County urged to do its part after virus deaths

By OLIVIA INGLE
oingle@dcherald.com

Two COVID-19-related deaths have been confirmed in Dubois County.

“It is with a heavy heart that we announce the loss of our first resident of Dubois County to novel coronavirus (COVID-19),” said Dubois County Health Officer Dr. Ted Waflart in a prepared statement Monday afternoon.

A similar statement was released late this morning when the Dubois County Health Department announced the county's second death.

“It is tragic whenever there is a loss of life,” Waflart added. “This is not the kind of news we ever want to announce. This serves as an unfortunate reminder to all the community about the importance to do all we can in order to slow the spread of COVID-19 and help protect our most vulnerable friends and neighbors. The threat of this virus is real. We all have the ability to make a difference, and we all have the responsibility to keep each other safe.”

The health department said that both individuals who died had underlying medical conditions. Due to privacy laws, the health department said it will release no further information about the patients.

“All of us at the Dubois County Health Department mourn this death and extend our prayers and sympathies to the patient’s family and friends,” Waflart said after the first death on Monday.

In a statement provided to The Herald, Memorial Hospital and Health Care Center spokesperson Melanie Powell said the hospital learned of the county’s first COVID-19 death from the health department’s press release. “We extend our sincerest condolences to this person’s loved ones,” she said.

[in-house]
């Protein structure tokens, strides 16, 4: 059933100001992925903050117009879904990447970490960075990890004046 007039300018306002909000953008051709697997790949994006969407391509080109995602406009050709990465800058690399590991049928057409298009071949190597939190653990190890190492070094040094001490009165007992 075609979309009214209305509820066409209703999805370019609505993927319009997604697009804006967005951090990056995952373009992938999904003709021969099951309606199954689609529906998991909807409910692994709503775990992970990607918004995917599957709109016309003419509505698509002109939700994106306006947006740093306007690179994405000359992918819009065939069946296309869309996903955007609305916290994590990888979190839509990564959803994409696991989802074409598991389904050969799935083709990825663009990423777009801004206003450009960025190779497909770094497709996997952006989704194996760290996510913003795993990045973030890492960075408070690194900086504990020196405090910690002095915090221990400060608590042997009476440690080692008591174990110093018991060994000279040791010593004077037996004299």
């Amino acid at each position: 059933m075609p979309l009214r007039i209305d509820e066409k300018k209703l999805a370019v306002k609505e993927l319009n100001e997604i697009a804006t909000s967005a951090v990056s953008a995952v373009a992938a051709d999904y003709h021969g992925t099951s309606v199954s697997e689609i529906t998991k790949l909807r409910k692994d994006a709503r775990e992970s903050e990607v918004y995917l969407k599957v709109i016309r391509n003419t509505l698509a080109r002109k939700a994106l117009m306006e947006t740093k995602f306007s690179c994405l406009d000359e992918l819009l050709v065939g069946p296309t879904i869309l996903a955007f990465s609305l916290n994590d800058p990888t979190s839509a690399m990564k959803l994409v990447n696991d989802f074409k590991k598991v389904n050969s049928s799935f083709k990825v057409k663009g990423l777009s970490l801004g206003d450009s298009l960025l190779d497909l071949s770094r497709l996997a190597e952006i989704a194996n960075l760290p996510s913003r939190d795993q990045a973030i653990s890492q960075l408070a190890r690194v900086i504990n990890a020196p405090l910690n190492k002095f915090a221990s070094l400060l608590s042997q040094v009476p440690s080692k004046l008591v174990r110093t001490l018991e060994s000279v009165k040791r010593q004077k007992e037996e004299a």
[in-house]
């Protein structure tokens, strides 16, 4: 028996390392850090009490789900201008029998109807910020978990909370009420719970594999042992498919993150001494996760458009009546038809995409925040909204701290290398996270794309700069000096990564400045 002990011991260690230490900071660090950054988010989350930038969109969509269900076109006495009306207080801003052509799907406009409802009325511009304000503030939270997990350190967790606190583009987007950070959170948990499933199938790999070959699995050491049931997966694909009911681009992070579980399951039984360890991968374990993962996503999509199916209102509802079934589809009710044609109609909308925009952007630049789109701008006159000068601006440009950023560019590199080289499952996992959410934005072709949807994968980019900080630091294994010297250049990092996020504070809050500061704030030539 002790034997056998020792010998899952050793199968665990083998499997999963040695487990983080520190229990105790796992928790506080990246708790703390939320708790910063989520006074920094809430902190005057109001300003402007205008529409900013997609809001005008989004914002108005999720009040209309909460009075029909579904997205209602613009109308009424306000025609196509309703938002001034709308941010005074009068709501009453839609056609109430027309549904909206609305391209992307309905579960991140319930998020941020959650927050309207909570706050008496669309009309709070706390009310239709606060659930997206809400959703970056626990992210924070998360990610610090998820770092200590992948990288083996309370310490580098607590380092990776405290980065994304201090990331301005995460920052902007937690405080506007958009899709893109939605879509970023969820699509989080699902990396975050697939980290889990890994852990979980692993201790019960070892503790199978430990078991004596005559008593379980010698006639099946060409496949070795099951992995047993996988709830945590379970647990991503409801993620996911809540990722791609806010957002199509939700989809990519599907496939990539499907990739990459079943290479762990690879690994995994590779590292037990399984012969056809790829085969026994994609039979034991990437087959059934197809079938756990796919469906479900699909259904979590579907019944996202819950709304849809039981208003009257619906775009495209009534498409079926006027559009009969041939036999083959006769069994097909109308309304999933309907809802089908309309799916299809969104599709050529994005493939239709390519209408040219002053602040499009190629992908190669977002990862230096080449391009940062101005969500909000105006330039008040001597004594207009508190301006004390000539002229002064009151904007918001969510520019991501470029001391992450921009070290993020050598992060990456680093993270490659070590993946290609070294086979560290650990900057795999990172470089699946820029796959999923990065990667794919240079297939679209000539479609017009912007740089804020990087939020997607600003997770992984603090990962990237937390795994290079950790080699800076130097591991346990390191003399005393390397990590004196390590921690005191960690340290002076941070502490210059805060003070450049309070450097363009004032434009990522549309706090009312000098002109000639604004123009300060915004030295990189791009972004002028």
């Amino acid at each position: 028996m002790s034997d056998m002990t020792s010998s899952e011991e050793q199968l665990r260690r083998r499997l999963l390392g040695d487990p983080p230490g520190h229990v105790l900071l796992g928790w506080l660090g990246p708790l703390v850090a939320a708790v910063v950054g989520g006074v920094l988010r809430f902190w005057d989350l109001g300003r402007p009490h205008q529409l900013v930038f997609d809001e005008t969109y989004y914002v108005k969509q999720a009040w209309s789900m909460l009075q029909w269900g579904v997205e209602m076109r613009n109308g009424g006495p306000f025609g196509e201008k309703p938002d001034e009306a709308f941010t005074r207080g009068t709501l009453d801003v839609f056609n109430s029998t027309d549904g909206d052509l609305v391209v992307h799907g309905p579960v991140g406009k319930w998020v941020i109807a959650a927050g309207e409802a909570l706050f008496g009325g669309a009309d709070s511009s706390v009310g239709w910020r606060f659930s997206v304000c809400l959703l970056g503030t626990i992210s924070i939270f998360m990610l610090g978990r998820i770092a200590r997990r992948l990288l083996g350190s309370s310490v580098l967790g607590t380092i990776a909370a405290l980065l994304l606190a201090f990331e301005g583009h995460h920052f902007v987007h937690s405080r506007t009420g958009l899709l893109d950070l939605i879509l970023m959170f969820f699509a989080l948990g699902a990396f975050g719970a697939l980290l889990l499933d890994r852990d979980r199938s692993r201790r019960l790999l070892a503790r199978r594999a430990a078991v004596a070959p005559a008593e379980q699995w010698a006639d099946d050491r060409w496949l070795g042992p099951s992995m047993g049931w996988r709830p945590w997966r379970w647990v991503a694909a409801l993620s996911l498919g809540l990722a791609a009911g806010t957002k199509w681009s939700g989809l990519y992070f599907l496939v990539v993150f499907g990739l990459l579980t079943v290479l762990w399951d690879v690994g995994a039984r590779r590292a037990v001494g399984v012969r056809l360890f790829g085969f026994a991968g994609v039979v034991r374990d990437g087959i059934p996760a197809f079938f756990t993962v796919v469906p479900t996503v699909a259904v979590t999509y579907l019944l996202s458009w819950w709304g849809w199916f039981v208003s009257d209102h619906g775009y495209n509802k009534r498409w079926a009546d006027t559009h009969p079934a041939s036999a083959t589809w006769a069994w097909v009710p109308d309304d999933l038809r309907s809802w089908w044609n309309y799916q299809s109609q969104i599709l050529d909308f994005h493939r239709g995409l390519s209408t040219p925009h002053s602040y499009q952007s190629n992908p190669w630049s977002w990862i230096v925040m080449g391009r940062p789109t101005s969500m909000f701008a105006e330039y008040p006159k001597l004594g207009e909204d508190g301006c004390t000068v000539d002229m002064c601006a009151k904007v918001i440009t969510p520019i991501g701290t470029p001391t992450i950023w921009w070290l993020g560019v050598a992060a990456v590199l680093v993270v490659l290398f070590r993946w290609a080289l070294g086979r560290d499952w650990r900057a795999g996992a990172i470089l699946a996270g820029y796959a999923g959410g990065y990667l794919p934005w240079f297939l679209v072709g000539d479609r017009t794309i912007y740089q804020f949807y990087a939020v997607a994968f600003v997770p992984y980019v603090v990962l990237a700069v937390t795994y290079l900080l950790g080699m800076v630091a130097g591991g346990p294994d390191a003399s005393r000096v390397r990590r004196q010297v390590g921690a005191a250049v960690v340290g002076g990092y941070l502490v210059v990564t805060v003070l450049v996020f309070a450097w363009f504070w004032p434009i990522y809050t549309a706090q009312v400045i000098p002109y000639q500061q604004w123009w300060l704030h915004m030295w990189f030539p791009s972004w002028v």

As of today, Dubois County has 58 confirmed cases of COVID-19. Twenty-six of those cases have recovered.

According to the Indiana Department of Health, in the counties surrounding Dubois:

• Martin County reports seven positive cases and zero deaths.

• Orange County reports 118 positive cases and 18 deaths.

• Crawford County reports 20 positive cases and zero deaths.

• Perry County reports 19 positive cases and zero deaths.

• Spencer County reports seven positive cases and one death.

• Warrick County reports 128 positive cases and 20 deaths.

• Pike County reports three positive cases and zero deaths.

• Daviess County reports 55 positive cases and 15 deaths.

Jasper Mayor Dean Vonderheide said at the beginning of this morning’s Jasper Board of Public Works and Safety meeting that the county’s first death is concerning.

“Of course, your goal is always zero,” he said. “But we have one. And unfortunately, that’s the beginning of it, I think. And there will be more.”

He added: “It’s not just about us, it’s about protecting the others around us. And I just ask that everyone does their part. And if we all do that, we can minimize this impact in our area.”

Dr. Stephen Sample, a Memorial Hospital emergency room physician and Dubois County Emergency Services medical director, emphasized Monday evening that the county’s actions are important.

“I think that this should be a wake up call to the county that though we have been lucky early, that there is no place in the nation that is likely to be spared from death,” Sample said. “It is up to me, and the other local health professionals, to do our best to keep our community alive once illness sets in. It is going to be up to the community to keep their vulnerable loved ones from ever needing to meet us in the first place.”

The health department reminds the public that the best way to protect yourself and the rest of our community is to wash your hands often with soap and water for at least 20 seconds, avoid touching your face, avoid close contact with people who are sick, stay home when you’re sick, cover your cough or sneeze, and clean and disinfect frequently touched objects and surfaces.

Health officials also say it is important to wear a cloth face mask when out in public, and to continue social distancing even when you wear a mask.

Herald reporter Allen Laman also contributed to this story.




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